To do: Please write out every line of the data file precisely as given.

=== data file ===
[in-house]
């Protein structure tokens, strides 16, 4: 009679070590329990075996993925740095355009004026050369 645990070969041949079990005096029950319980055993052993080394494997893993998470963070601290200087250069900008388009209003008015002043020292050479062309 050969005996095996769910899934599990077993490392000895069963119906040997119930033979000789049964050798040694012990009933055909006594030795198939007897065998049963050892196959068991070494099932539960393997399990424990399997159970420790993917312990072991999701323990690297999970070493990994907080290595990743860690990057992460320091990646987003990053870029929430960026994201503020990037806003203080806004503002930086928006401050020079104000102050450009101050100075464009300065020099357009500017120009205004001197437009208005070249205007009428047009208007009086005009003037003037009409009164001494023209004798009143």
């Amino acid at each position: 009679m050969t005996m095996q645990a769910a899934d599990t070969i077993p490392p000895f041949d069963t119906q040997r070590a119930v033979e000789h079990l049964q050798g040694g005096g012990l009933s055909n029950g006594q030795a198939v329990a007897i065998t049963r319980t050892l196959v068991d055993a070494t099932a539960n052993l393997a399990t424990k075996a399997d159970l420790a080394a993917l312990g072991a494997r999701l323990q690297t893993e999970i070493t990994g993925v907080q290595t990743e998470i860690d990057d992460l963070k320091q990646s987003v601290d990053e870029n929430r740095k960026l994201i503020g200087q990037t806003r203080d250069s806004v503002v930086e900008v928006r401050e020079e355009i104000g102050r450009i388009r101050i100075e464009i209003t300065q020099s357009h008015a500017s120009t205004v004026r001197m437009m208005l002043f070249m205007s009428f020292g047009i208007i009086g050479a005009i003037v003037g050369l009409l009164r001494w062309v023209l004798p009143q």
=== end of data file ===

[in-house]
């Protein structure tokens, strides 16, 4: 009679070590329990075996993925740095355009004026050369 645990070969041949079990005096029950319980055993052993080394494997893993998470963070601290200087250069900008388009209003008015002043020292050479062309 050969005996095996769910899934599990077993490392000895069963119906040997119930033979000789049964050798040694012990009933055909006594030795198939007897065998049963050892196959068991070494099932539960393997399990424990399997159970420790993917312990072991999701323990690297999970070493990994907080290595990743860690990057992460320091990646987003990053870029929430960026994201503020990037806003203080806004503002930086928006401050020079104000102050450009101050100075464009300065020099357009500017120009205004001197437009208005070249205007009428047009208007009086005009003037003037009409009164001494023209004798009143």
């Amino acid at each position: 009679m050969t005996m095996q645990a769910a899934d599990t070969i077993p490392p000895f041949d069963t119906q040997r070590a119930v033979e000789h079990l049964q050798g040694g005096g012990l009933s055909n029950g006594q030795a198939v329990a007897i065998t049963r319980t050892l196959v068991d055993a070494t099932a539960n052993l393997a399990t424990k075996a399997d159970l420790a080394a993917l312990g072991a494997r999701l323990q690297t893993e999970i070493t990994g993925v907080q290595t990743e998470i860690d990057d992460l963070k320091q990646s987003v601290d990053e870029n929430r740095k960026l994201i503020g200087q990037t806003r203080d250069s806004v503002v930086e900008v928006r401050e020079e355009i104000g102050r450009i388009r101050i100075e464009i209003t300065q020099s357009h008015a500017s120009t205004v004026r001197m437009m208005l002043f070249m205007s009428f020292g047009i208007i009086g050479a005009i003037v003037g050369l009409l009164r001494w062309v023209l004798p009143q």